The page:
Sir Andrew McFarlane , the president of the family division of the High Court , said Sheikh Mohammed had ‘ordered and orchestrated’ the abduction and forced return to Dubai of Sheikha Shamsa in August 2000 and of her sister Sheikha Latifa twice, in 2002 and again in 2018.
Sir Andrew McFarlane also found that Sheikh Mohammed bin Rashid Al Maktoum, 70, “acted in a manner from the end of 2018 which has been aimed at intimidating and frightening” his ex-wife Princess Haya, 45.
The threats continued after the princess moved to London, the judge said, adding that the Sheikh had used the apparatus of the state “to threaten, intimidate, mistreat and oppress with a total disregard for the rule of law.”
The judge made rulings in December and January after a battle between the estranged spouses over the welfare of their two children, but the Sheikh fought to prevent them from being made public. The U.K Supreme Court quashed that attempt on Thursday.
Princess Haya also alleged that Sheikh Mohammed had made arrangements for their daughter Jalila , then aged 11 ,to be married to the Crown Prince of Saudi Arabia, Mohammed bin Salman. The judge said the hearsay evidence for that allegation fell “well short of the required standard” of proof.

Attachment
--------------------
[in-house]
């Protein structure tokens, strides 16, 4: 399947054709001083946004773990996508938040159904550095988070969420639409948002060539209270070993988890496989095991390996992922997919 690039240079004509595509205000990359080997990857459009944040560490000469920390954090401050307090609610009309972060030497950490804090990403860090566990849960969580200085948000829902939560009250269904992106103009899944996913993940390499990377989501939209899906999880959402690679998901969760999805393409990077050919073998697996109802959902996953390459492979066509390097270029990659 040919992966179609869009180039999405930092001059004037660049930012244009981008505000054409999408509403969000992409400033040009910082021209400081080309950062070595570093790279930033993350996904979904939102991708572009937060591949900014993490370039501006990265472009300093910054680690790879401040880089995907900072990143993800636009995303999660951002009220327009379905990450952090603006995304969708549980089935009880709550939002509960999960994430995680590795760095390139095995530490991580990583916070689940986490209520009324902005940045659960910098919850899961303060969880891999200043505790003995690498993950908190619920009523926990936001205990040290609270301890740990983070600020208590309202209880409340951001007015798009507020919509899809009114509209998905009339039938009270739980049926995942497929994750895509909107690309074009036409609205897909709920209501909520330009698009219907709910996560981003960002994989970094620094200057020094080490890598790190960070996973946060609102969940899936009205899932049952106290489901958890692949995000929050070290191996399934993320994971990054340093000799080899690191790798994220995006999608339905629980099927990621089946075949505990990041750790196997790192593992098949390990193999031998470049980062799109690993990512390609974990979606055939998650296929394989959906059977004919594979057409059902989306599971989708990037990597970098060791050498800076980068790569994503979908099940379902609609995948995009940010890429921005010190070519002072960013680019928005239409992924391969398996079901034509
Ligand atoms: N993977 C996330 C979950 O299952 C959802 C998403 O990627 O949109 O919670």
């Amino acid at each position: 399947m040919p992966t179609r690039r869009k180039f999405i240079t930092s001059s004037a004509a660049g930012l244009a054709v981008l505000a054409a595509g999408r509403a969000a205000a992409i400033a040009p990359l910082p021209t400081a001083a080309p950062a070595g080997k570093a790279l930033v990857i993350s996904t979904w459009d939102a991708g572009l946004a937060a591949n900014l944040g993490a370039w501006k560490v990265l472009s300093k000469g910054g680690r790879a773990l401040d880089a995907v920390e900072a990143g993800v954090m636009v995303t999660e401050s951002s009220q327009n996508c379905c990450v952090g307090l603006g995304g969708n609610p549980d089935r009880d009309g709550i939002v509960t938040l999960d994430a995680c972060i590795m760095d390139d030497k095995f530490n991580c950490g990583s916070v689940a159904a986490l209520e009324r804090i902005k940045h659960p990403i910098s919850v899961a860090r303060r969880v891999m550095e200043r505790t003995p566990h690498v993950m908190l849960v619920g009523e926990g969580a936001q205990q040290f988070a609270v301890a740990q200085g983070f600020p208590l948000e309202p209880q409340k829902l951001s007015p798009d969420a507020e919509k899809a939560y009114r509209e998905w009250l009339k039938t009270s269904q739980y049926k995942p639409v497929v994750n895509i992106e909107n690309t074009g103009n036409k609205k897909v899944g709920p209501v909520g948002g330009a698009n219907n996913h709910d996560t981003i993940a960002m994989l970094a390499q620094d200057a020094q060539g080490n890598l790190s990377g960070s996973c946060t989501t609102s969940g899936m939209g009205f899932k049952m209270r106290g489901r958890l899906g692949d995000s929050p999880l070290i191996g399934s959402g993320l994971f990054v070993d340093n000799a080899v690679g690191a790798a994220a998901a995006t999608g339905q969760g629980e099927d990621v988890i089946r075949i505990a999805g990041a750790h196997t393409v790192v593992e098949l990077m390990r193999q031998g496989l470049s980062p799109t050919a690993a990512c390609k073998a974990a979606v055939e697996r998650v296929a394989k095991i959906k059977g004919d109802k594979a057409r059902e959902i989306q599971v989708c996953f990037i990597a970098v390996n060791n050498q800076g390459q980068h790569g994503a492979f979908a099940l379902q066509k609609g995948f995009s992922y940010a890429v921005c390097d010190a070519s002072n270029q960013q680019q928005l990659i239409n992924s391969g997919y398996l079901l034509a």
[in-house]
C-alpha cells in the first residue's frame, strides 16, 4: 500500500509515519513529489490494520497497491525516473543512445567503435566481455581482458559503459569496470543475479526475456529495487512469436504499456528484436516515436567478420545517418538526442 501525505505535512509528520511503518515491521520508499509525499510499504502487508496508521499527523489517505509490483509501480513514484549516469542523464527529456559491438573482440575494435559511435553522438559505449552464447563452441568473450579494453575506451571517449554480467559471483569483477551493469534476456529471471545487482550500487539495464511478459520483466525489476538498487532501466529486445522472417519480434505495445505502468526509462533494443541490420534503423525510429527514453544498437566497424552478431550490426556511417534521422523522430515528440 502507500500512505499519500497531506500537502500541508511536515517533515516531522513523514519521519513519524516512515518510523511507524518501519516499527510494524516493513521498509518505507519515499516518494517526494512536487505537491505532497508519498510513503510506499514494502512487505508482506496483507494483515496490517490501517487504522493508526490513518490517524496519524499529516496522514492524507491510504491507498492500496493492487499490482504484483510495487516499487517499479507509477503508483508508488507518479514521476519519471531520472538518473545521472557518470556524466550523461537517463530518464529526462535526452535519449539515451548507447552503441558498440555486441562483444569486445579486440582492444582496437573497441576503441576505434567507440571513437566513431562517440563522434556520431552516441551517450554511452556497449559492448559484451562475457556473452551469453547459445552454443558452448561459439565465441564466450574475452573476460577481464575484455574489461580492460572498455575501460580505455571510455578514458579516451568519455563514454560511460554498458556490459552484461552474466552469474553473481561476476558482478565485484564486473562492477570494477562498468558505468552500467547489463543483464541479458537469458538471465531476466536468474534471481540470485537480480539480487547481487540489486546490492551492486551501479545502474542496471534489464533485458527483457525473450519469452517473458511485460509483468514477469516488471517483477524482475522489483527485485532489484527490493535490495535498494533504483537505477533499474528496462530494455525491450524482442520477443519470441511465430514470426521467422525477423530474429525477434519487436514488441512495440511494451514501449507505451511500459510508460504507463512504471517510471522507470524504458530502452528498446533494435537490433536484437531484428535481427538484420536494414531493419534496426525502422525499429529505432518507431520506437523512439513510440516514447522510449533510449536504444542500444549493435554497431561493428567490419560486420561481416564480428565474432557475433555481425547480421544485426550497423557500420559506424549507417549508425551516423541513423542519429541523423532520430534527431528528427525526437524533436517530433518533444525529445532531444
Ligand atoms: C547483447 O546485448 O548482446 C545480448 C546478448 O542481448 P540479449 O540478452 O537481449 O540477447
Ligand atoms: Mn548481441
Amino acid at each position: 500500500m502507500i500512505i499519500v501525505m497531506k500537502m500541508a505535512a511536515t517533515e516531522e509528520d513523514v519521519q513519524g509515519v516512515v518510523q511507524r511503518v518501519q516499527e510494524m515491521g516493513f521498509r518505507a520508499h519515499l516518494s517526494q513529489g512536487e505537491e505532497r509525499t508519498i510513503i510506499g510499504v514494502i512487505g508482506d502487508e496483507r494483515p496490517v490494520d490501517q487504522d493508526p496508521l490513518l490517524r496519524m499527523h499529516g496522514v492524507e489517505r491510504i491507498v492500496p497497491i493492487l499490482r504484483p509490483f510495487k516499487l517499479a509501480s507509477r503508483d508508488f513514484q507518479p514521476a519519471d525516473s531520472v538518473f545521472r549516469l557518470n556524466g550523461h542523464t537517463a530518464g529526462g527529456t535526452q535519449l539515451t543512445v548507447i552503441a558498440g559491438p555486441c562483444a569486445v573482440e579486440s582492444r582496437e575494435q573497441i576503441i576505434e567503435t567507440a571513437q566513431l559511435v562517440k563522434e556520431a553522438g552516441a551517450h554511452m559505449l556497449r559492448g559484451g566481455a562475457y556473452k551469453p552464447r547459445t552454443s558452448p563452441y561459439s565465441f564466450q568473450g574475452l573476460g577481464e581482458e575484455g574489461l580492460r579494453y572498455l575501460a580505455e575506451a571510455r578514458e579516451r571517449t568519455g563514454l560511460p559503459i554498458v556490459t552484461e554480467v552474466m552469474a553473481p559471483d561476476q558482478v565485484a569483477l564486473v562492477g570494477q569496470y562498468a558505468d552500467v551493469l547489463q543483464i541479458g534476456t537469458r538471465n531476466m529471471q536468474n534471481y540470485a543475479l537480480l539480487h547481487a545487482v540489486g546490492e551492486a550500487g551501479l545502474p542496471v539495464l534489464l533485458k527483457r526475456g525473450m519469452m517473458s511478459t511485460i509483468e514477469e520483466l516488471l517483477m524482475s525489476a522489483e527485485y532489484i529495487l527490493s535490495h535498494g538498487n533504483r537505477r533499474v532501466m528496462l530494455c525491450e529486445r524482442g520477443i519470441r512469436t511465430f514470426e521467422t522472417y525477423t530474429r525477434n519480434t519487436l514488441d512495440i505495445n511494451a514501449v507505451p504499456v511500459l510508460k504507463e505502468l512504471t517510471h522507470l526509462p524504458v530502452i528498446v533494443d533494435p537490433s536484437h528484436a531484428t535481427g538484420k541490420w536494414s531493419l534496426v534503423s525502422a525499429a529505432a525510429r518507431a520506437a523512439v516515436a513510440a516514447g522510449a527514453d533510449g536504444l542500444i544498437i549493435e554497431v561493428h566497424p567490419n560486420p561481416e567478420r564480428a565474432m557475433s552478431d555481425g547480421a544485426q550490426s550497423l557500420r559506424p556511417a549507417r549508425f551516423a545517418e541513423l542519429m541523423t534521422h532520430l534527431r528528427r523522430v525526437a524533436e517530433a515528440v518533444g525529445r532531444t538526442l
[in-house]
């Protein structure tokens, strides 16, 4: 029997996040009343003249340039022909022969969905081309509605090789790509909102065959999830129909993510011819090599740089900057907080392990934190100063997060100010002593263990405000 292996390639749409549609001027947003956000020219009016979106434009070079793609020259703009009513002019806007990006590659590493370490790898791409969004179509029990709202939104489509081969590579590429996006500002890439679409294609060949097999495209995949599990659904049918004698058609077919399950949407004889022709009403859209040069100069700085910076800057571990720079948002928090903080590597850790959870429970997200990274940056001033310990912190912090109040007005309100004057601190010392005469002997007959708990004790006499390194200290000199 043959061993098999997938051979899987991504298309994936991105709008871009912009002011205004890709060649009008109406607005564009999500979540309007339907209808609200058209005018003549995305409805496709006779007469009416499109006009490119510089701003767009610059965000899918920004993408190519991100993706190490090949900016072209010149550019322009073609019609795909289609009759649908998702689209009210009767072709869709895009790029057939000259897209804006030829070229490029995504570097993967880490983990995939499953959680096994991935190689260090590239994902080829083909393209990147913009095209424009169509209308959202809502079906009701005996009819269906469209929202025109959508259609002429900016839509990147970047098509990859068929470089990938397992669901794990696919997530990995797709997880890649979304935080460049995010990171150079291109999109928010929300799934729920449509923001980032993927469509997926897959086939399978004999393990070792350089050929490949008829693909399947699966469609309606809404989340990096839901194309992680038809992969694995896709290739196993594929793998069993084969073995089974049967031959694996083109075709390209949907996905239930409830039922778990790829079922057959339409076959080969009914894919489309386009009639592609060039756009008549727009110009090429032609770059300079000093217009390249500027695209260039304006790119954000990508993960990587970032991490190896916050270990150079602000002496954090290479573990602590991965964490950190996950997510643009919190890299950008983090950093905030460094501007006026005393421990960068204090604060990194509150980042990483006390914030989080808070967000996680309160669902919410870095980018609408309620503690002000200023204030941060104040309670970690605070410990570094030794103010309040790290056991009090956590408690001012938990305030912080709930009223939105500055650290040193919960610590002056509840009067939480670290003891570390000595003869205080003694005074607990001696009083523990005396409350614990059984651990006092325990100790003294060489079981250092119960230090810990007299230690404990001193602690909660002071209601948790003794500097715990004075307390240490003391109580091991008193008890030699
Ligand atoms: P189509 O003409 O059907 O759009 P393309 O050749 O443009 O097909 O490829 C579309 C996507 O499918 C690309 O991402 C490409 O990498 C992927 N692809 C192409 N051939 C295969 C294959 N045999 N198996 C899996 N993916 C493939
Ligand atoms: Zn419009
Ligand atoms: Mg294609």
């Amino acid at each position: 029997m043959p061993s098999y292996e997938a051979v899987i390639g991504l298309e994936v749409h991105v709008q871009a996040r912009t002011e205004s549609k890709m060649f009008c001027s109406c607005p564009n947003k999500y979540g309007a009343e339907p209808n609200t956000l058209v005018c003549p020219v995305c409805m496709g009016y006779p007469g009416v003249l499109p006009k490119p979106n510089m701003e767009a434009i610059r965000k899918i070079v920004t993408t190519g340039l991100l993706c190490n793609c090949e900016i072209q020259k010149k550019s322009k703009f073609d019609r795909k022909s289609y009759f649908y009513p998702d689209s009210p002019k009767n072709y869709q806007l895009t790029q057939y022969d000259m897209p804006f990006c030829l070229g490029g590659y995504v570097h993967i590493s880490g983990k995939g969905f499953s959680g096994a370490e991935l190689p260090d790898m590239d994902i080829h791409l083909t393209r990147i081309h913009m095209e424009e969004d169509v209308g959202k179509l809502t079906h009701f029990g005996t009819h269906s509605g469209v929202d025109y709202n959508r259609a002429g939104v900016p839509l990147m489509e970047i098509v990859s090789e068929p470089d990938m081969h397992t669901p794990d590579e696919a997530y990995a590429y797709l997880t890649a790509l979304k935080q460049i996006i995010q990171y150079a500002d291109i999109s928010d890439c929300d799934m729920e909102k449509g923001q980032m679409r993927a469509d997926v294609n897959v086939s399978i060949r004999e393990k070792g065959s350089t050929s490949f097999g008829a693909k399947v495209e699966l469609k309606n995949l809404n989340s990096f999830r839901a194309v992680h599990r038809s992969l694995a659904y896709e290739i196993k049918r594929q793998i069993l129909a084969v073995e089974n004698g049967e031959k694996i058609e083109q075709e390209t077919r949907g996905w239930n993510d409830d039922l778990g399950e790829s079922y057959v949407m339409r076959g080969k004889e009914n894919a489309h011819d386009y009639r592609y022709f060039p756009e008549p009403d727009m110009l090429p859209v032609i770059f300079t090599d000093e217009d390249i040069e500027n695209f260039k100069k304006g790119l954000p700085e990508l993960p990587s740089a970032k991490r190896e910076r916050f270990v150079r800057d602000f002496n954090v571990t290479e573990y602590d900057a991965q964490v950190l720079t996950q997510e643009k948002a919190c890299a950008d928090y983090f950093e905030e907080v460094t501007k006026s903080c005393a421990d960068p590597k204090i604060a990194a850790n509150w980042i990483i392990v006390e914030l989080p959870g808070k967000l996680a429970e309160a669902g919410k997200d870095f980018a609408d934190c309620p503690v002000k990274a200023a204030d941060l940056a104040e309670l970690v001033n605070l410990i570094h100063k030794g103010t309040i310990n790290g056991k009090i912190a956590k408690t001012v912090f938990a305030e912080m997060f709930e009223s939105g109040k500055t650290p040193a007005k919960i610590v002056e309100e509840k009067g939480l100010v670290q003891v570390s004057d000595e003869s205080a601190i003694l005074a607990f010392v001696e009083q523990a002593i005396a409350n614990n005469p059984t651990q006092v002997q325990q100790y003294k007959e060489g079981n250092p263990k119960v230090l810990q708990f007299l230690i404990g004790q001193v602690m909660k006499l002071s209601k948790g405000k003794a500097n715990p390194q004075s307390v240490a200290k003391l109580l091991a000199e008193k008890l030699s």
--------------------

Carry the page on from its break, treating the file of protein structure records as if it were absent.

McFarlane supported the allegation that “on two occasions in June 2002 and February 2018, the father ordered and orchestrated the forcible return of his daughter Latifa, now 35, to the family home in Dubai. In 2002 the return was from the border of Dubai with Oman, and in 2018 it was by an armed commando assault at sea near the coast of India.”
The judge said Shamsa, now 38, was abducted from the streets of Cambridge and “has been deprived of her liberty for much if not all of the past two decades.”
In a statement issued after the judgements were published, Sheikh Mohammed said: “As a head of government, I was not able to participate in the court’s fact-finding process. This has resulted in the release of a ‘fact-finding’ judgment which inevitably only tells one side of the story.”
He insisted the case was a private matter. “I ask that the media respect the privacy of our children and do not intrude into their lives in the UK,” he said